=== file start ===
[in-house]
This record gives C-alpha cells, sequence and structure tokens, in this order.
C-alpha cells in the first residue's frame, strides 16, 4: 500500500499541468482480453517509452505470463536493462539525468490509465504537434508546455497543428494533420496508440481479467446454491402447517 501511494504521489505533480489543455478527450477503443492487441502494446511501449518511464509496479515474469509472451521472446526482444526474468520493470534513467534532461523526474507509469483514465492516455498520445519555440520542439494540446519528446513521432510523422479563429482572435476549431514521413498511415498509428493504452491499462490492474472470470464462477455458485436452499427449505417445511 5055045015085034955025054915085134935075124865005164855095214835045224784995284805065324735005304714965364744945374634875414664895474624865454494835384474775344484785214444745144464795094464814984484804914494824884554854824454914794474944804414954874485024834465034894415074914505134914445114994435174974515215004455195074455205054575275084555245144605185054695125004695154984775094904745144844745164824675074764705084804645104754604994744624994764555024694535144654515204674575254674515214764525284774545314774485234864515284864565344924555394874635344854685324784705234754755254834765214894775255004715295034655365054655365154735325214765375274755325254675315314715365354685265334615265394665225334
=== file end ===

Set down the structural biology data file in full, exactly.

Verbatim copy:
[in-house]
This record gives C-alpha cells, sequence and structure tokens, in this order.
C-alpha cells in the first residue's frame, strides 16, 4: 500500500499541468482480453517509452505470463536493462539525468490509465504537434508546455497543428494533420496508440481479467446454491402447517 501511494504521489505533480489543455478527450477503443492487441502494446511501449518511464509496479515474469509472451521472446526482444526474468520493470534513467534532461523526474507509469483514465492516455498520445519555440520542439494540446519528446513521432510523422479563429482572435476549431514521413498511415498509428493504452491499462490492474472470470464462477455458485436452499427449505417445511 5055045015085034955025054915085134935075124865005164855095214835045224784995284805065324735005304714965364744945374634875414664895474624865454494835384474775344484785214444745144464795094464814984484804914494824884554854824454914794474944804414954874485024834465034894415074914505134914445114994435174974515215004455195074455205054575275084555245144605185054695125004695154984775094904745144844745164824675074764705084804645104754604994744624994764555024694535144654515204674575254674515214764525284774545314774485234864515284864565344924555394874635344854685324784705234754755254834765214894775255004715295034655365054655365154735325214765375274755325254675315314715365354685265334615265394665225334